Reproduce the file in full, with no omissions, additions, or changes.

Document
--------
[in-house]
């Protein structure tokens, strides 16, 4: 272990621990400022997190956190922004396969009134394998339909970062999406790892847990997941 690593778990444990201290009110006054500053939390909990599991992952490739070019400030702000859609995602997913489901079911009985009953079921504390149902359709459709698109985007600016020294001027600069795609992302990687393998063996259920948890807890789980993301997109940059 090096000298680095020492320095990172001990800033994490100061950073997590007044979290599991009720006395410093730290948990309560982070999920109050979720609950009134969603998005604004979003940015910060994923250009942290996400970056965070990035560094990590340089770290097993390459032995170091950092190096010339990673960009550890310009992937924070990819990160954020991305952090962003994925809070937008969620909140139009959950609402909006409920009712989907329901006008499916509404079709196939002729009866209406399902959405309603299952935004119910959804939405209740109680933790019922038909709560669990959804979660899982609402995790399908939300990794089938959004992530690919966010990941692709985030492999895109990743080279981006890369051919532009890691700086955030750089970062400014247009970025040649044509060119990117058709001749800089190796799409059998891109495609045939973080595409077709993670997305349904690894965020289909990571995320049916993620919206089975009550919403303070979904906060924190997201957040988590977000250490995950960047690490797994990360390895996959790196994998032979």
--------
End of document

[in-house]
């Protein structure tokens, strides 16, 4: 272990621990400022997190956190922004396969009134394998339909970062999406790892847990997941 690593778990444990201290009110006054500053939390909990599991992952490739070019400030702000859609995602997913489901079911009985009953079921504390149902359709459709698109985007600016020294001027600069795609992302990687393998063996259920948890807890789980993301997109940059 090096000298680095020492320095990172001990800033994490100061950073997590007044979290599991009720006395410093730290948990309560982070999920109050979720609950009134969603998005604004979003940015910060994923250009942290996400970056965070990035560094990590340089770290097993390459032995170091950092190096010339990673960009550890310009992937924070990819990160954020991305952090962003994925809070937008969620909140139009959950609402909006409920009712989907329901006008499916509404079709196939002729009866209406399902959405309603299952935004119910959804939405209740109680933790019922038909709560669990959804979660899982609402995790399908939300990794089938959004992530690919966010990941692709985030492999895109990743080279981006890369051919532009890691700086955030750089970062400014247009970025040649044509060119990117058709001749800089190796799409059998891109495609045939973080595409077709993670997305349904690894965020289909990571995320049916993620919206089975009550919403303070979904906060924190997201957040988590977000250490995950960047690490797994990360390895996959790196994998032979």